To order a copy of “J.P. BICKELL: The Life, the Leafs, and the Legacy”: https://www.dundurn.com/books/JP-Bickell
Jason Wilson is a bestselling Canadian author, a two-time Juno Awards Nominee, and an Adjunct Professor of History at the University of Guelph. He has performed and recorded with UB40, Ron Sexsmith, Pee Wee Ellis, and Dave Swarbrick. Jason lives in Stouffville, Ontario.
Kevin Shea is a renowned hockey historian and bestselling author of fourteen hockey books. He is the Editor of Publications and Online Features for the Hockey Hall of Fame, a member of the Toronto Maple Leafs Historical Committee, and a founding member of Road Hockey to Conquer Cancer. Kevin lives in Toronto.
Graham MacLachlan is a relative of J.P. Bickell who has an extensive business background in international trade that is equalled by his involvement in hockey in the IIHF, the WHL, Hockey Canada, Hockey Alberta, and Hockey Calgary. Graham lives in Calgary, Alberta.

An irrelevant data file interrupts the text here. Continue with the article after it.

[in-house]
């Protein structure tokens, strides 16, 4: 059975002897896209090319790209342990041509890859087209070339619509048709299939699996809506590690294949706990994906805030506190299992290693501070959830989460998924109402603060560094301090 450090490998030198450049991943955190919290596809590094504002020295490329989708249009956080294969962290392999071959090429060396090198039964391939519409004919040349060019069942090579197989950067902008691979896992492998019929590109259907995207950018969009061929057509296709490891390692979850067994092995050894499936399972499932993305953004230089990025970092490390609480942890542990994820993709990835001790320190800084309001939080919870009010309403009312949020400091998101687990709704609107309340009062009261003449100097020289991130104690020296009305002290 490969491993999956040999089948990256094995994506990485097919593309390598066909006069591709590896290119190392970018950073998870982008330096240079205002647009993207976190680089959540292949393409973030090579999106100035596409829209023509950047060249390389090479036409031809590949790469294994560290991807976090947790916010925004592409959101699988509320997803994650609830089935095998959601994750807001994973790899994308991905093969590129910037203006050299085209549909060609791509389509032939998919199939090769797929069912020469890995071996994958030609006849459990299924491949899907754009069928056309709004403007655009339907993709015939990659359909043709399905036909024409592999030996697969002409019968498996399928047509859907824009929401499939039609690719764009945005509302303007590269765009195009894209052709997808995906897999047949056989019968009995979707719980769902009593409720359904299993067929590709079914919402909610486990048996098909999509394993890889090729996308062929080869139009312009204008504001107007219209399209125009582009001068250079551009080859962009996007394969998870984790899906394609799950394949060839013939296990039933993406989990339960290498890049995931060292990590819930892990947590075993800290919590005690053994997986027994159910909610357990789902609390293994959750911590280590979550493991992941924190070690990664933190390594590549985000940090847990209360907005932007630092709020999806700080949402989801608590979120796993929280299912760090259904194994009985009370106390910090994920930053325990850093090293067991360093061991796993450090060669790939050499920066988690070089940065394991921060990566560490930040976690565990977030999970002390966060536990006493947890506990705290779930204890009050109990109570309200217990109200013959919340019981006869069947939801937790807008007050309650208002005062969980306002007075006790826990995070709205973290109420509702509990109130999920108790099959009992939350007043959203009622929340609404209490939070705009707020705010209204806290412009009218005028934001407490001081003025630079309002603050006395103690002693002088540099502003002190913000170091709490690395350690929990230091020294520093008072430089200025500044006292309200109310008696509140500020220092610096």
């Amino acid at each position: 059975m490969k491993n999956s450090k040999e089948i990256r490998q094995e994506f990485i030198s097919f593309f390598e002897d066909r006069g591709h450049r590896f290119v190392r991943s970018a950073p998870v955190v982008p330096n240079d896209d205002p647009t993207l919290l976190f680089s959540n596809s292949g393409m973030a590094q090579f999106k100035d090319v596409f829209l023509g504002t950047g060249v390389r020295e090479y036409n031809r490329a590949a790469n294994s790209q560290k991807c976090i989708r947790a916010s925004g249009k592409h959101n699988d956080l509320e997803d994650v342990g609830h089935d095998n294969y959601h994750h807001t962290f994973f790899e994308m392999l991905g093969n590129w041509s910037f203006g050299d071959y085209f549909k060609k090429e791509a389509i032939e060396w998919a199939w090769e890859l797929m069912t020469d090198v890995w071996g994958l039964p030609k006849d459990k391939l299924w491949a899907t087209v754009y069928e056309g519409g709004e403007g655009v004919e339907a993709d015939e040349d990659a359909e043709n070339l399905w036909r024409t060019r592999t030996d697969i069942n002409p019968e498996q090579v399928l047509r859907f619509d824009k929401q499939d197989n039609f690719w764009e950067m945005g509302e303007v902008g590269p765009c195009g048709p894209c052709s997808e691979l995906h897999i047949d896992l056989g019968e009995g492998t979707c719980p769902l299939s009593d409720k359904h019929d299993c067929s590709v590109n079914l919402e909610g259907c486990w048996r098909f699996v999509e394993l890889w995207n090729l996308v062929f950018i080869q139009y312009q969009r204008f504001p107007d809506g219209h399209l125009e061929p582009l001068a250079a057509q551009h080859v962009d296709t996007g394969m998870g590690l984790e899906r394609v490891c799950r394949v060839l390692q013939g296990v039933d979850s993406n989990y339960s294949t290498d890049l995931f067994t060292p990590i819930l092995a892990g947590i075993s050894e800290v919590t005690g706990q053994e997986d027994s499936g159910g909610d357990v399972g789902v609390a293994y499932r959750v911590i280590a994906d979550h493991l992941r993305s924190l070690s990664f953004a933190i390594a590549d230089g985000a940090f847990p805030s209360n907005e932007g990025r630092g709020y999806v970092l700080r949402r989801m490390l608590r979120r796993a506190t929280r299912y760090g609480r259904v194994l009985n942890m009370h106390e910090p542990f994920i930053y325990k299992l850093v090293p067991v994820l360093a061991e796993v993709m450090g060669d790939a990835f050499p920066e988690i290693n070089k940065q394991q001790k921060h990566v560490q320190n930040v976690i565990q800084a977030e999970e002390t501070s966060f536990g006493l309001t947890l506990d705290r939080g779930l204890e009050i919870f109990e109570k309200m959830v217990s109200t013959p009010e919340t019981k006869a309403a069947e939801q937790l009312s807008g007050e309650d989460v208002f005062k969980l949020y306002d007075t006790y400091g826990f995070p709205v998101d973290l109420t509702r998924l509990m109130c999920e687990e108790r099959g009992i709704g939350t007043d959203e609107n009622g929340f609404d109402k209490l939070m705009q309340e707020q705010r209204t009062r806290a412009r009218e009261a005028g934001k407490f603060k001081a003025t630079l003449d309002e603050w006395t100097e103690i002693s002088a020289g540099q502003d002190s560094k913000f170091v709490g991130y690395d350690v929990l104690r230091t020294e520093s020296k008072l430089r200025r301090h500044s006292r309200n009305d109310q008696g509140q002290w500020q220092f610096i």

He stayed out of the spotlight, but Leafs fans know J.P. Bickell cast a long shadow.
A self-made mining magnate and the man who kept the Maple Leafs in Toronto and financed Maple Leaf Gardens, J.P. Bickell lived an extraordinary and purposeful life. As one of the most important industrialists in Canadian history, Bickell left his mark on communities across the nation. He was a cornerstone of the Toronto Maple Leafs, which awards the J.P. Bickell Memorial Award to recognize outstanding service to the organization.
Bickell’s story is also tied up with some of the most famous Canadians of his day, including Mitchell Hepburn, Roy Thomson, and Conn Smythe. Through his charitable foundation, he has been a key benefactor of the Hospital for Sick Children, and his legacy continues to transform Toronto. Yet, though Bickell was so important both to Toronto and the Maple Leafs, the story of his incredible life is today largely obscure. This book sets the record straight, presenting the definitive story of his rise to prominence and his lasting legacy — on the ice and off. Continue Reading →